Capt. Kelly, NRA CEO LaPierre show little common ground in possible gun control compromise

Two of the country’s most influential voices in the gun control debate weighed in Sunday on the issue, but appeared no closer in reaching a compromise -- even on the issue of universal background checks.

Wayne LaPierre, the National Rifle Association’s chief executive, told “Fox News Sunday” his group has tried unsuccessfully for such a check for two decades.

“I’ve been in this fight for 20 years. We proposed it. I don’t think it’s going to happen,” said LaPierre, who argued the mental health lobby and federal laws have prevented the names of people with potentially dangerous mental health problems from being put into a federal database.

He also said that "criminals won't comply."

LaPierre was skeptical about whether the Obama administration would take the gun-control legislation, if passed, a step farther.

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    "I think what they'll do is they'll turn this universal (background) check on the law-abiding into a universal registry on law-abiding people," he said. "ObamaCare wasn't a tax until they needed it to be a tax. I don't think you can trust these people."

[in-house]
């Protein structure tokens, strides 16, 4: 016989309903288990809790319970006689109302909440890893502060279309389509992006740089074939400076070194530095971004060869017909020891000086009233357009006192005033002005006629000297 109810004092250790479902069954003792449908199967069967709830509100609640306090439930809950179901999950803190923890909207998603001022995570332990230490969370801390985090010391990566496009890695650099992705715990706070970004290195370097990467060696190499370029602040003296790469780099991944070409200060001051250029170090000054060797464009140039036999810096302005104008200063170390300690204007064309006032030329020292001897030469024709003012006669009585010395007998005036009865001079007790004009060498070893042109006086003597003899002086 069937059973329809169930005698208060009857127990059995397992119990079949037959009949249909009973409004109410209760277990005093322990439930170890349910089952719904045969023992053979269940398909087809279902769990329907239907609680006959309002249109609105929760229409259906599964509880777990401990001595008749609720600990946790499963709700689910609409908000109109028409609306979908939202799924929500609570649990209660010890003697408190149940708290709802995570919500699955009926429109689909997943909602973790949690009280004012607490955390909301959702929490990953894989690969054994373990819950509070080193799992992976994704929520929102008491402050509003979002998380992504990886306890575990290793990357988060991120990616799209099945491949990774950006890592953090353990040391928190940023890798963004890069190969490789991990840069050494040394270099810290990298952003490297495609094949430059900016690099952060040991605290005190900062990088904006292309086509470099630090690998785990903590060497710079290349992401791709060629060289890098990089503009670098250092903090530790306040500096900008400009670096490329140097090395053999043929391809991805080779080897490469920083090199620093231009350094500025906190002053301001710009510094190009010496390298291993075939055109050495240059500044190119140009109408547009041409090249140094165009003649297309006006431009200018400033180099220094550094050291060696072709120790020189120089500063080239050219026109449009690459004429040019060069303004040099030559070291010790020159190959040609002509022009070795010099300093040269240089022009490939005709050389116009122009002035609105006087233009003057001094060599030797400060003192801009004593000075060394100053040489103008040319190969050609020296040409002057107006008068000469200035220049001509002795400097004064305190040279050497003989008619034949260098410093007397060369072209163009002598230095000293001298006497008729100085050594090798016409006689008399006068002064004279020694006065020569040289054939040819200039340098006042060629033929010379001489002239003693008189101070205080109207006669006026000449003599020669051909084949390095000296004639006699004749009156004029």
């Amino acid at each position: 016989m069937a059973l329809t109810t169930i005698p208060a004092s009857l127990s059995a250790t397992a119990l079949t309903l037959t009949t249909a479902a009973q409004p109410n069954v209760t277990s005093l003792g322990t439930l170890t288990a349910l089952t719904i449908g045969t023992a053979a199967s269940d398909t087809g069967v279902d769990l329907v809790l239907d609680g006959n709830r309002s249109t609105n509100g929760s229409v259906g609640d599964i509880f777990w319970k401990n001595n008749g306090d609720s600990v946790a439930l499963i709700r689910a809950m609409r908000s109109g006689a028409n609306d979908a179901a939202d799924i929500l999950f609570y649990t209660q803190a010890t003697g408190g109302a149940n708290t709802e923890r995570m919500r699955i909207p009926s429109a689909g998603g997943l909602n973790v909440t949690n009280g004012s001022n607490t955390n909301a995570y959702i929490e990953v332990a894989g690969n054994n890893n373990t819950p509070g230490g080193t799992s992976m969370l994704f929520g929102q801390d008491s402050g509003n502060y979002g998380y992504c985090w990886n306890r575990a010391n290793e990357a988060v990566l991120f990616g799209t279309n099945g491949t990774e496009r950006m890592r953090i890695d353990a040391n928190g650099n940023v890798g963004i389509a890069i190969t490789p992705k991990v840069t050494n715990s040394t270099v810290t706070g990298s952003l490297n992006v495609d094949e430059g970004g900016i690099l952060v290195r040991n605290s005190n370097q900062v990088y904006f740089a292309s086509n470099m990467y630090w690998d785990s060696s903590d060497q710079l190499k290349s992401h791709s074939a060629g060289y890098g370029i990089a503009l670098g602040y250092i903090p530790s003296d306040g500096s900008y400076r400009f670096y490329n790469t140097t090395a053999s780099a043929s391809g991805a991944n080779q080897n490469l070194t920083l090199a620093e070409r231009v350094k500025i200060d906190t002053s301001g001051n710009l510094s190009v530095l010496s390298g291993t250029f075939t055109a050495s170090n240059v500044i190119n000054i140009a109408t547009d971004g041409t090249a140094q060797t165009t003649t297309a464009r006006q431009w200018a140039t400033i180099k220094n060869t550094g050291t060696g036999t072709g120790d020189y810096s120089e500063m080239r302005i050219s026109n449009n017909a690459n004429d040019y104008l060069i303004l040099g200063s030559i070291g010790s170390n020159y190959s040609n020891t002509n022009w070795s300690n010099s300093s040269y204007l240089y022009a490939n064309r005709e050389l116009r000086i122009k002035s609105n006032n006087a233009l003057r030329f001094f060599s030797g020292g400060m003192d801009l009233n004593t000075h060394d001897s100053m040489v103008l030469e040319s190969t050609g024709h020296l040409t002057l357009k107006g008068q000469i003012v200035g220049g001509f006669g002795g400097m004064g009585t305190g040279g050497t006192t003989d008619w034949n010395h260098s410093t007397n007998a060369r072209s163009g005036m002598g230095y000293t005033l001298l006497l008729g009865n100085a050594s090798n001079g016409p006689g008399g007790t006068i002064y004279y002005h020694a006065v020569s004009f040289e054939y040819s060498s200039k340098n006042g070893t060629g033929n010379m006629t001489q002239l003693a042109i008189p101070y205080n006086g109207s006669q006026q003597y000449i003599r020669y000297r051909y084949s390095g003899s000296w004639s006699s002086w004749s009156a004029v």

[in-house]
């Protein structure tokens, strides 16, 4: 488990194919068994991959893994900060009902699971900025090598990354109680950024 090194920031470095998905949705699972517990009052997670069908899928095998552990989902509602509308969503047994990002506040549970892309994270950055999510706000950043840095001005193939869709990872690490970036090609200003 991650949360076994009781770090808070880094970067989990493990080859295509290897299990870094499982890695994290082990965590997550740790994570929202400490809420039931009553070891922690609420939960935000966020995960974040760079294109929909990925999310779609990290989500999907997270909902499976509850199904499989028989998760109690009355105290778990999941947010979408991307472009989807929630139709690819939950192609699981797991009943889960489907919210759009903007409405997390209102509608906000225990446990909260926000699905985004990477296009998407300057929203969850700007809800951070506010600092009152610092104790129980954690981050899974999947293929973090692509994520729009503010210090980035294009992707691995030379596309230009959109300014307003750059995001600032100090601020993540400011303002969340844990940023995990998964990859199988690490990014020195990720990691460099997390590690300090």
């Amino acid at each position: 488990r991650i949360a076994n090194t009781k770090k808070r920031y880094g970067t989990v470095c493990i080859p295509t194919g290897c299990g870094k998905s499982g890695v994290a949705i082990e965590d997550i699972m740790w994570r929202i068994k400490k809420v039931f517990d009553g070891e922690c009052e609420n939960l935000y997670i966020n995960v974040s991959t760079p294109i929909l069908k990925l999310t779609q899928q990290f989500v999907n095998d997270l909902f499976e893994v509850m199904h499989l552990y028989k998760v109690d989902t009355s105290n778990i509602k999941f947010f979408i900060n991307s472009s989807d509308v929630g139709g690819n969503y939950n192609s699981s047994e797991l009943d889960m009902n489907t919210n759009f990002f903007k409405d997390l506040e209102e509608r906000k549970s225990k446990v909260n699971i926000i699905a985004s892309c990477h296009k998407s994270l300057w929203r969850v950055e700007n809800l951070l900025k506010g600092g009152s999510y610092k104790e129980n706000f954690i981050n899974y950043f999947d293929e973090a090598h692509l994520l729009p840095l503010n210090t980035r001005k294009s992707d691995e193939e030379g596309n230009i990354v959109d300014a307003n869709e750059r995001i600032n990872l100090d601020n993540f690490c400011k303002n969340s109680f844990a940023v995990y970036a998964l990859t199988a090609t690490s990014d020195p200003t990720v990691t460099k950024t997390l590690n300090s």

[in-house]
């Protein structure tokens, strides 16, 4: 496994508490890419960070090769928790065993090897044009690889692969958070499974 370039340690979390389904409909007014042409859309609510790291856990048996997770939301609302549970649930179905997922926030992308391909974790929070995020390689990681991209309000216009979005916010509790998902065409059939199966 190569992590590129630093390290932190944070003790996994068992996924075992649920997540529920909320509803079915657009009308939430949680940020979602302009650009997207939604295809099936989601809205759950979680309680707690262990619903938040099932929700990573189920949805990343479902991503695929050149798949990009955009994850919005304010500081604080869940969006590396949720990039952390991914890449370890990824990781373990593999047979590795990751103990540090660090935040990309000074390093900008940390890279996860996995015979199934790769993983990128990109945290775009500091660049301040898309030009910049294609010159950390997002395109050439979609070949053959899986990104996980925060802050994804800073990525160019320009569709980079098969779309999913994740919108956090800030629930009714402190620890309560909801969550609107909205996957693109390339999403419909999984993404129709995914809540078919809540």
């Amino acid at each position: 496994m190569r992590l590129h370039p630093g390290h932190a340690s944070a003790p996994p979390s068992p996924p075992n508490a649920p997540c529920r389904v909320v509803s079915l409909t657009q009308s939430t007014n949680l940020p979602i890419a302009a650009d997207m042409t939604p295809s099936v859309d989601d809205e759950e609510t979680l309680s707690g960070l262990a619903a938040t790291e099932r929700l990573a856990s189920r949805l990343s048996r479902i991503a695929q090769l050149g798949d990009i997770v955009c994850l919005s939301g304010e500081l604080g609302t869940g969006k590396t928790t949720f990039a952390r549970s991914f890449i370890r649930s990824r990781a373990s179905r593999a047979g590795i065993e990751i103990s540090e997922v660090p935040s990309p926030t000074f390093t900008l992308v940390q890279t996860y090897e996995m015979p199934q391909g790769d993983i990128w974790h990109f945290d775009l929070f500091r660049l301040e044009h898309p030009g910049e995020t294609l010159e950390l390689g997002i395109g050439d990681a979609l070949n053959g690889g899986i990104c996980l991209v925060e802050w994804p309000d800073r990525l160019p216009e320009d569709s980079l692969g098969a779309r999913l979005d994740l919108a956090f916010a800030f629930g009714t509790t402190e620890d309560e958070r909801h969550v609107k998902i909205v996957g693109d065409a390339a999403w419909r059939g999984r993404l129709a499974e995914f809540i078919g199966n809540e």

Retired Navy Capt. Mark Kelly, whose wife former Arizona Rep. Gabrielle Giffords was shot in the head by an emotionally disturbed gunman, argued for the background check. He told Fox that Giffords, a Democrat, and others might have been spared in the 2011 mass shooting in Tucson had the state entered the shooter’s name into a database.

    The argument came nearly seven weeks after a gunman killed 20 children and six adults inside a Connecticut elementary school and five days after the first Senate hearing on the issue, following the Dec. 14 mass shooting.

    Kelly also said he supports tightened background checks at gun shows and proposals by President Obama and fellow Democrats in the Senate to ban high-capacity magazines.

    However, he would not fully commit to backing an automatic-weapons ban, which at this point does not appear to have enough widespread support to become law.

    Kelly said semi-automatic weapons are “just too dangerous to be on the streets” for criminals, terrorists and the mentally ill.

    “Gabby and I know this is going to be a hard problem to solve,” said Kelly, who also pointed out he served in the Middle East with such weapons.

    "I don't think you'll find a stronger supporter of the Second Amendment than me," he said. "I fought for it."